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Laurel Falls Trail Management Plan

Great Smoky Mountains National Park » Laurel Falls Trail Management Plan » Document List

The National Park Service (NPS) has initiated planning efforts for the Laurel Falls Trail Management Plan in Great Smoky Mountains National Park (the Park). The Laurel Falls trailhead is on Little River Road about 5.5 miles from the Park's Gatlinburg, Tennessee entrance. The 4-mile trail leads to 80-foot high Laurel Falls at the 1.3-mile mark and then ascends to the Cove Mountain Fire Lookout. The trail is paved from the trailhead to the falls. The relatively short hike to the falls and proximity to a major park entrance makes Laurel Falls Trail one the most popular destinations in the Park with more than 375,000 visitors in 2020. The Laurel Falls Trail Management Plan would focus on the 1.3-mile segment from the trailhead to the falls, and guide future trail management and visitor use. The plan is needed to:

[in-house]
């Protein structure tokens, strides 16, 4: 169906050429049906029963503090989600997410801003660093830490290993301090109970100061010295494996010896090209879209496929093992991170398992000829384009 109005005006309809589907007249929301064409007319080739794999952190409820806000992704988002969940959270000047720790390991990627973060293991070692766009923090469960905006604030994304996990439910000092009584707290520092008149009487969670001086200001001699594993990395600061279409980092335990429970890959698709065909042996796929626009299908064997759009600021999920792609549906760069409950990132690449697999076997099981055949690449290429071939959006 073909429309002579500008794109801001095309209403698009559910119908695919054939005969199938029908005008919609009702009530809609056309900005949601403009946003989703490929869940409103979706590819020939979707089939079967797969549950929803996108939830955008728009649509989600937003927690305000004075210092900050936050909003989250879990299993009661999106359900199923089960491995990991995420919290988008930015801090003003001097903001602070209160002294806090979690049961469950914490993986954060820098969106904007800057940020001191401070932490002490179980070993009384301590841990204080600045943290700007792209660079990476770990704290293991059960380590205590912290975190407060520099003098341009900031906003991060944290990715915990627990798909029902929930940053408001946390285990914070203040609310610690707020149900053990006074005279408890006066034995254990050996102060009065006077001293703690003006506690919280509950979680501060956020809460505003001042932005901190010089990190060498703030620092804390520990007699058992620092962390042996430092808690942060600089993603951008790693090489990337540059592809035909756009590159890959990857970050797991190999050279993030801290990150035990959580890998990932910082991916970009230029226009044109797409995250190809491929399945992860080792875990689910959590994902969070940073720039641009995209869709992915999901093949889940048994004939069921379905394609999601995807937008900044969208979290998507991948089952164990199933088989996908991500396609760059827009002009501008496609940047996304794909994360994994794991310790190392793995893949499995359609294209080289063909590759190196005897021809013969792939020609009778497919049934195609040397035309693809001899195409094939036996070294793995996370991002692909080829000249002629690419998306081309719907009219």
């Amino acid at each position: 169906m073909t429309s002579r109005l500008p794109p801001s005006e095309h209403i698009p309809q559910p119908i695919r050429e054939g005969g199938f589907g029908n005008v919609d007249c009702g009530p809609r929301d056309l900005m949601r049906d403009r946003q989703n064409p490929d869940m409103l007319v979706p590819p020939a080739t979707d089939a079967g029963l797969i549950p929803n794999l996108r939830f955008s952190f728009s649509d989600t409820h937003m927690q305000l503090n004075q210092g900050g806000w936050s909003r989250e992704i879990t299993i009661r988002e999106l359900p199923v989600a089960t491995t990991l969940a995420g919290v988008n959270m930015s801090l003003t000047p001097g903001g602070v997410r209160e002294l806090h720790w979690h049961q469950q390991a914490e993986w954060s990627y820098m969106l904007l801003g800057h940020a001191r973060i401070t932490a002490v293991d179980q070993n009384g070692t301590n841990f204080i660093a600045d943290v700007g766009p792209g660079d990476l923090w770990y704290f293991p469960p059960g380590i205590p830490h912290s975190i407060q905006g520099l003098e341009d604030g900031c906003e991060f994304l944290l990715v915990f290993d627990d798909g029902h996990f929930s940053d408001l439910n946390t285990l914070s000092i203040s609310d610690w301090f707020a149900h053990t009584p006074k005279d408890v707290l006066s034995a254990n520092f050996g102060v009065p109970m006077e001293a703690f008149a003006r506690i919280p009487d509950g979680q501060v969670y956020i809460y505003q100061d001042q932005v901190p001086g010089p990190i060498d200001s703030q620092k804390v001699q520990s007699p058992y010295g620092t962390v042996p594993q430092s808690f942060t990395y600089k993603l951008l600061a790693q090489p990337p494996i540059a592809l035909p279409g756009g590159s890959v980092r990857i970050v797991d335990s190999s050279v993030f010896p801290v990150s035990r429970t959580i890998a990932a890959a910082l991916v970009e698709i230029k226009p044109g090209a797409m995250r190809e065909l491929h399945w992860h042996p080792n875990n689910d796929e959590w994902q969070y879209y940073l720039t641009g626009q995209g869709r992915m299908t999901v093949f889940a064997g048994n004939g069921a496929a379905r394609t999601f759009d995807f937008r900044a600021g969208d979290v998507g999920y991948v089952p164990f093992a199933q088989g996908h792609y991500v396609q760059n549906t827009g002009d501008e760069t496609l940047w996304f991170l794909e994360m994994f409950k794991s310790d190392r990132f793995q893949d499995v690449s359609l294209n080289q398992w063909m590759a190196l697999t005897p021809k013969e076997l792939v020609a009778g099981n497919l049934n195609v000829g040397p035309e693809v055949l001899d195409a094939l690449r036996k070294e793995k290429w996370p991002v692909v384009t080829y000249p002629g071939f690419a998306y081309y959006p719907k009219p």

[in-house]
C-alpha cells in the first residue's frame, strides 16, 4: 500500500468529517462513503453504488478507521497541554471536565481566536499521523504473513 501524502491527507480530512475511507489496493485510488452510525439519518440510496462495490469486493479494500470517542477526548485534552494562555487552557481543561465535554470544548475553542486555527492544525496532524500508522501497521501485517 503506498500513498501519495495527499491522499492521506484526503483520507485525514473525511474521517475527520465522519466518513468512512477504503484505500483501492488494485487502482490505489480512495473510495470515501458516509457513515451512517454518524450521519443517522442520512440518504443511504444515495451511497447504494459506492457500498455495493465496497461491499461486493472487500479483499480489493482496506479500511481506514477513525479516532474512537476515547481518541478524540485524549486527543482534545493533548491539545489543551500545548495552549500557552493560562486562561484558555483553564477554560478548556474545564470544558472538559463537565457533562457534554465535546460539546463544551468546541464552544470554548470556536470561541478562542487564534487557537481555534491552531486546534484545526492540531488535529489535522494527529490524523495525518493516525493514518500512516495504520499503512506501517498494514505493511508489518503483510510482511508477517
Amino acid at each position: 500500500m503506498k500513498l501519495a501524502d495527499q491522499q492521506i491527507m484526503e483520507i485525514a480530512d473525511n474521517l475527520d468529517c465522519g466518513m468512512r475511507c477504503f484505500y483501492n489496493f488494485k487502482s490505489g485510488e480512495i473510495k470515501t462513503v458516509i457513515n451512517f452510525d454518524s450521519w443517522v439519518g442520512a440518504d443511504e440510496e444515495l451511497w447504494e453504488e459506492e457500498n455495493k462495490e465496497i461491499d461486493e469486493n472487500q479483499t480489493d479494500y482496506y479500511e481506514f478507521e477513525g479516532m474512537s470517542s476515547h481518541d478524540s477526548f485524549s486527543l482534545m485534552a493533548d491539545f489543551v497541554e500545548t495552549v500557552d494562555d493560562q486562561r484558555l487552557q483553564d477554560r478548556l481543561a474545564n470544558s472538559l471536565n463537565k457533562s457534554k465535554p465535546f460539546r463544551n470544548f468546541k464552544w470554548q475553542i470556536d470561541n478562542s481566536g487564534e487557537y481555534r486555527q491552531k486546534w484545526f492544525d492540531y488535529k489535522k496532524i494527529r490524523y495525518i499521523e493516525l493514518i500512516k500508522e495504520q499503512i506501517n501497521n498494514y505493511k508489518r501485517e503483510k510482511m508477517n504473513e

• Protect the park resources and improve the visitor experience;
• Rehabilitate the deteriorated trail surface;
• Improve pedestrian flow and reduce safety risks;
• Enhance opportunities for visitors to view and enjoy the falls;
• Address crowding and congestion concerns; and
• Reduce resource impacts associated with visitor-created trails.

The park is consistently the most visited national park in the country. It is situated within a day's drive of one-half the population of the United States and was visited more than 14.1 million times in 2021. Since 2011, annual visitation to the Smokies has increased by 57%, resulting in congested roadways, overflowing parking lots, unsafe parking along roads, roadside soil erosion, vegetation trampling, crowded destinations, and long lines at visitor facilities.

Laurel Falls Trail was originally built to allow fire crews access to the Cove Mountain area. Planning for the trail and a fire tower to be built at the top of Cove Mountain began in early 1930s and the trail was completed in 1932. By the early 1960s, Laurel Falls had become a popular hiking destination for visitors and erosion was taking a toll on the trail. As part of the 1963 Accelerated Works Projects grant to the Department of Interior, the first 1.3 miles of trail were reconditioned, graded, and paved to halt the erosion. Laurel Falls Trail is the longest of four paved trails in the park. While the trail corridor beyond the falls area is managed as wilderness, the project area is not managed as wilderness due to the paved trail surface. The trail is eligible for listing in the National Register of Historic Places as a historic district.

Contact Information

Emily Davis 865-436-1207